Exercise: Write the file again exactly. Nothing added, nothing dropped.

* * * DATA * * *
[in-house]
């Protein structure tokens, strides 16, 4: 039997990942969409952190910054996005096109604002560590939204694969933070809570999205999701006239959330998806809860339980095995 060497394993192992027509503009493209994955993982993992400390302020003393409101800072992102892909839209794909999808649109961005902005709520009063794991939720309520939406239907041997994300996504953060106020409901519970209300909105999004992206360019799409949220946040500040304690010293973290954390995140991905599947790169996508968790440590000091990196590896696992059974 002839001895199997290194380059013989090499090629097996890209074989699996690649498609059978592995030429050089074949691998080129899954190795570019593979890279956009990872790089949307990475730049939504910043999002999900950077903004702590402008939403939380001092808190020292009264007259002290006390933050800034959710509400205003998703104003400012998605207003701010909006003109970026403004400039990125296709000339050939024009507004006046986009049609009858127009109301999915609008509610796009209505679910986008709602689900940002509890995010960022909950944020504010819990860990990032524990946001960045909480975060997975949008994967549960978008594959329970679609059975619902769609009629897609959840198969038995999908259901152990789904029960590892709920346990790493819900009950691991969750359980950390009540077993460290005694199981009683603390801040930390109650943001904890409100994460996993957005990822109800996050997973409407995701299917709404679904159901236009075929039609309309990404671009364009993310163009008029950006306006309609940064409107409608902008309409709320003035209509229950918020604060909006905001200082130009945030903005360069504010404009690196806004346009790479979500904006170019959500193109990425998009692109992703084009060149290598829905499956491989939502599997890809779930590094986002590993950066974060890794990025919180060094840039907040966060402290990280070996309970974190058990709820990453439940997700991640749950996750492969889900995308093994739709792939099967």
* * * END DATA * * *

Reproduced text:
[in-house]
């Protein structure tokens, strides 16, 4: 039997990942969409952190910054996005096109604002560590939204694969933070809570999205999701006239959330998806809860339980095995 060497394993192992027509503009493209994955993982993992400390302020003393409101800072992102892909839209794909999808649109961005902005709520009063794991939720309520939406239907041997994300996504953060106020409901519970209300909105999004992206360019799409949220946040500040304690010293973290954390995140991905599947790169996508968790440590000091990196590896696992059974 002839001895199997290194380059013989090499090629097996890209074989699996690649498609059978592995030429050089074949691998080129899954190795570019593979890279956009990872790089949307990475730049939504910043999002999900950077903004702590402008939403939380001092808190020292009264007259002290006390933050800034959710509400205003998703104003400012998605207003701010909006003109970026403004400039990125296709000339050939024009507004006046986009049609009858127009109301999915609008509610796009209505679910986008709602689900940002509890995010960022909950944020504010819990860990990032524990946001960045909480975060997975949008994967549960978008594959329970679609059975619902769609009629897609959840198969038995999908259901152990789904029960590892709920346990790493819900009950691991969750359980950390009540077993460290005694199981009683603390801040930390109650943001904890409100994460996993957005990822109800996050997973409407995701299917709404679904159901236009075929039609309309990404671009364009993310163009008029950006306006309609940064409107409608902008309409709320003035209509229950918020604060909006905001200082130009945030903005360069504010404009690196806004346009790479979500904006170019959500193109990425998009692109992703084009060149290598829905499956491989939502599997890809779930590094986002590993950066974060890794990025919180060094840039907040966060402290990280070996309970974190058990709820990453439940997700991640749950996750492969889900995308093994739709792939099967």